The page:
Date of Award

Spring 2012

Document Type


Degree Name

Doctor of Philosophy (PhD)



First Advisor

Luft, Sebastian

Second Advisor

Monahan, Michael

Third Advisor

Tallon, Andrew


This dissertation attempts to articulate the concept of personhood in Husserl. In his research manuscripts, Husserl recognized the need for a concrete description of subjectivity that still remained within the transcendental register. The concept of personhood, although never fully worked out, is intended to provide this description by demonstrating how the embodied, enworlded, intersubjective, and axiological dimensions of experience are integrated.

After briefly outlining the characteristics of a transcendental phenomenological account of personhood, this dissertation outlines the essential structures of personhood. The person, for Husserl, includes the passive dimension with the instinctive and affective dimensions of subjectivity, which become sedimented into habits, and the worldliness of subjectivity that provides a background horizon for the subject's actions. However, the full concept of personhood does not yet emerge in the passive sphere. The active dimension of position-taking acts, especially with respect to the loved values that make up one's vocation, is what constitutes the person as a unity of intentional activity, history, and striving, and makes it possible to speak about the transcendental person, as opposed to merely the transcendental subject or ego. Because the person lives in a community with others, the choice of a vocation can be subjected to critical scrutiny on the part of the community, and the community itself ought to critically reflect upon its own telos.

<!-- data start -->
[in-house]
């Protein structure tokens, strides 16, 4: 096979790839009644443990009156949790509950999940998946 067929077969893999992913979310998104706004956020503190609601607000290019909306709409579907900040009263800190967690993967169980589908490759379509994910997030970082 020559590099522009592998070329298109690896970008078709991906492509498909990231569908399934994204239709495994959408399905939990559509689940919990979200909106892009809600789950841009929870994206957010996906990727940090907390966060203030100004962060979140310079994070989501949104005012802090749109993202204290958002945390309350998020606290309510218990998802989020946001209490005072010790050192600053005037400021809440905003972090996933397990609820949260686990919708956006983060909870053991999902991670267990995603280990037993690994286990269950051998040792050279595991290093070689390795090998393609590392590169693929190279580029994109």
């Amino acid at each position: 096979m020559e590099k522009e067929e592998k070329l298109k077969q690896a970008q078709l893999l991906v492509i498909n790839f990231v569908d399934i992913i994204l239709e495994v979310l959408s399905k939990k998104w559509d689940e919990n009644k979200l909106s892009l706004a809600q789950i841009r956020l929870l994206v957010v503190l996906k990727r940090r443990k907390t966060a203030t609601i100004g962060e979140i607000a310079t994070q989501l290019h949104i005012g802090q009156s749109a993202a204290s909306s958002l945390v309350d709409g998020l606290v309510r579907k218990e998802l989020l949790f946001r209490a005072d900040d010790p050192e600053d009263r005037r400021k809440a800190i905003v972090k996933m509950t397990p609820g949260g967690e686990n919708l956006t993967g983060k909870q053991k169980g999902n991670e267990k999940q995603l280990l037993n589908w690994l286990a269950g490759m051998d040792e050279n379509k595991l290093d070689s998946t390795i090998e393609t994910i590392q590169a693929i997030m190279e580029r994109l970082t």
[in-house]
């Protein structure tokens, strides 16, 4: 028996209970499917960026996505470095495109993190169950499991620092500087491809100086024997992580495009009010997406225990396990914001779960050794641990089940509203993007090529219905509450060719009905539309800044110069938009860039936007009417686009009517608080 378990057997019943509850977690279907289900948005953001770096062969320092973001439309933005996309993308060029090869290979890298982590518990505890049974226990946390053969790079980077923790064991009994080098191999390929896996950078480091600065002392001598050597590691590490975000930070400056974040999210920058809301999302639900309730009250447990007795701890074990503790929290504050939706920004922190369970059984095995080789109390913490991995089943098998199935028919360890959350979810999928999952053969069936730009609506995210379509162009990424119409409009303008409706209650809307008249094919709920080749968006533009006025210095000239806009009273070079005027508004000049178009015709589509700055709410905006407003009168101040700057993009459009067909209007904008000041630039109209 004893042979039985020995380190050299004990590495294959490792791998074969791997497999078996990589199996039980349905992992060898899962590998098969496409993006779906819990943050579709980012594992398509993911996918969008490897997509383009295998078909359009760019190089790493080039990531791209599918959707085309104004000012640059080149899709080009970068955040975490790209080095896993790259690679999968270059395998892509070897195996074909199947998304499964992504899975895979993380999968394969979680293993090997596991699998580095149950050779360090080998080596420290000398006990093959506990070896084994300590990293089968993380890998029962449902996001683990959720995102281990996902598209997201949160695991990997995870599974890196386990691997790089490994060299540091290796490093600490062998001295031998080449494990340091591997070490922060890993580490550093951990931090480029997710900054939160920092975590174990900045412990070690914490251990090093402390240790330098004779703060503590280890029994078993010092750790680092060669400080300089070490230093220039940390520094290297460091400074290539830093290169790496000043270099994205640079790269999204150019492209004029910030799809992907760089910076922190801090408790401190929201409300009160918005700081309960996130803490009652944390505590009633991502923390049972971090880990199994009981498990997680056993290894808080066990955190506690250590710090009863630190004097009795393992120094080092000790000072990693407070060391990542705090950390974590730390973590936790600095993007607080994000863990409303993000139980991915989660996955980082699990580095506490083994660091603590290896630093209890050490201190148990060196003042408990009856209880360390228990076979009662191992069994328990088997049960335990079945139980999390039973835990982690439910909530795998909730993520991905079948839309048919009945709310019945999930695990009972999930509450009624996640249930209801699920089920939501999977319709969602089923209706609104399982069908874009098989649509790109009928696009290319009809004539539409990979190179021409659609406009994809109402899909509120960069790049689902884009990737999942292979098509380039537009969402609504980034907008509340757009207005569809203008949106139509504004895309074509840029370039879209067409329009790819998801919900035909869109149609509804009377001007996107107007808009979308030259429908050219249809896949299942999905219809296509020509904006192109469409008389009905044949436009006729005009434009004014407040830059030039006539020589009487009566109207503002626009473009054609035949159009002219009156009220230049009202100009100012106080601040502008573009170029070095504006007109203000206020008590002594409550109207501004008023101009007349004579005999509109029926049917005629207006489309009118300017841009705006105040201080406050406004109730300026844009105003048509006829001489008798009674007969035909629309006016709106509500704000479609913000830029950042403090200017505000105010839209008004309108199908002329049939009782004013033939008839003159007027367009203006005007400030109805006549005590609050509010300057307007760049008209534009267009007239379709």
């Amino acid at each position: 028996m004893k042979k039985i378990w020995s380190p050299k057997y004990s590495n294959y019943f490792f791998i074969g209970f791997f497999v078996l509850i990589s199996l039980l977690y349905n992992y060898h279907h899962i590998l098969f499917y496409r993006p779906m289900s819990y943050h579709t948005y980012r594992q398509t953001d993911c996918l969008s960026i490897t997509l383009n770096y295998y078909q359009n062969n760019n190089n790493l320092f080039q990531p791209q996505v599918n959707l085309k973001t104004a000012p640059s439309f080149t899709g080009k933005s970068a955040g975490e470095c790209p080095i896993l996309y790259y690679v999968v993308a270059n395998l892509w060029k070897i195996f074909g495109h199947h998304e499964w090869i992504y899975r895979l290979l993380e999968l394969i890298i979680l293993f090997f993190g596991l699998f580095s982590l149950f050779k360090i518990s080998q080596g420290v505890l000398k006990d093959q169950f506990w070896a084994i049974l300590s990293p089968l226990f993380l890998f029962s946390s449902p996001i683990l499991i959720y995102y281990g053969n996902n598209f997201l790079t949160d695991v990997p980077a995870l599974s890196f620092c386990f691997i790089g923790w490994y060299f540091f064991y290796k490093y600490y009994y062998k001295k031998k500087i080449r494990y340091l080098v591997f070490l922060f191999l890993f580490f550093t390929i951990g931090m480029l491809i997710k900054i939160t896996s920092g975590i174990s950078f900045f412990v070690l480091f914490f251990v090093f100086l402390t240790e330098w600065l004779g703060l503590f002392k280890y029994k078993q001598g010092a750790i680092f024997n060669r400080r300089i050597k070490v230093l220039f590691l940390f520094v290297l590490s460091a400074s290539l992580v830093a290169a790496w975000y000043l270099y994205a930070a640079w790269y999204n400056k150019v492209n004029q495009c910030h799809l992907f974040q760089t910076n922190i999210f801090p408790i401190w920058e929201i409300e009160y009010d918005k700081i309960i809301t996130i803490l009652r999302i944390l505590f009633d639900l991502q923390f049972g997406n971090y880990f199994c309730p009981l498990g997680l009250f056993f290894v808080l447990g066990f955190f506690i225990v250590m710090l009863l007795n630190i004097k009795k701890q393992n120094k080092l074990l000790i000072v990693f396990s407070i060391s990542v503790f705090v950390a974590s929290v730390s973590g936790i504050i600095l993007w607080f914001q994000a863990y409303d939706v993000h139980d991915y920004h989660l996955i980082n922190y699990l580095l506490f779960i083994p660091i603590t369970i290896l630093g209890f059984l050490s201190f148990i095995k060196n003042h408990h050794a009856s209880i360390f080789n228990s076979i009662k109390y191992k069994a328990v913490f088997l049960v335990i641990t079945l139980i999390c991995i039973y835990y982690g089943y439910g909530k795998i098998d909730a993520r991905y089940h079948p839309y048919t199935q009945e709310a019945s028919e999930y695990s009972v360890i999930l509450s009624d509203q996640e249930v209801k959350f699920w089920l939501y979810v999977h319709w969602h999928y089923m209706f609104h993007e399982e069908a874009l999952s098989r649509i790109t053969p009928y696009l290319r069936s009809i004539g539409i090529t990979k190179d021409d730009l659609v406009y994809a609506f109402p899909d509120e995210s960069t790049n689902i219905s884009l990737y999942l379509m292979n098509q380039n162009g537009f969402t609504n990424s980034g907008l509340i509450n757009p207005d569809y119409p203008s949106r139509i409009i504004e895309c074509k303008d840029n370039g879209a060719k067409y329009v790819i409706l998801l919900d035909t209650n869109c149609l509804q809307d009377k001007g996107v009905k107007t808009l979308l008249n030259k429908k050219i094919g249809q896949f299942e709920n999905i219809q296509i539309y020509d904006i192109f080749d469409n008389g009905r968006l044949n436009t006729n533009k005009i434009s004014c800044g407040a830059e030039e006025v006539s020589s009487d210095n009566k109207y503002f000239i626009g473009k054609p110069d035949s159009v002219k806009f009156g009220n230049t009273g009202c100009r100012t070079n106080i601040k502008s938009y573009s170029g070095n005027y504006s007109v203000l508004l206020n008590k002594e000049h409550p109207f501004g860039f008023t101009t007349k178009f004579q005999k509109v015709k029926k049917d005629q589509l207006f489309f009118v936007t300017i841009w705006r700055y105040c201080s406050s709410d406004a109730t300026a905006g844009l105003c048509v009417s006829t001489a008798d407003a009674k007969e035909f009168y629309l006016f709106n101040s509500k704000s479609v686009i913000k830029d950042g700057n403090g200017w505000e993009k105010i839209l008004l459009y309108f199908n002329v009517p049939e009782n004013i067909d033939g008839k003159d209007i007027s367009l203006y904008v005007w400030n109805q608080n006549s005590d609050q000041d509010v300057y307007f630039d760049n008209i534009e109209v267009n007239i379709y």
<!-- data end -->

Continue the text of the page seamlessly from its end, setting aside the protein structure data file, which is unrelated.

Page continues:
After outlining the structures of personhood, this dissertation argues that there is a teleology running from the lowest dimensions of passive experience all the way up to the highest ideal of a person and his or her community. This teleology is ultimately a teleology of reason, and it reveals the philosophical task of living a life that can be absolutely justified. This dissertation concludes by describing the person as an entelechy of reason, which captures the teleological striving of reason inherent in Husserl's concept of personhood.

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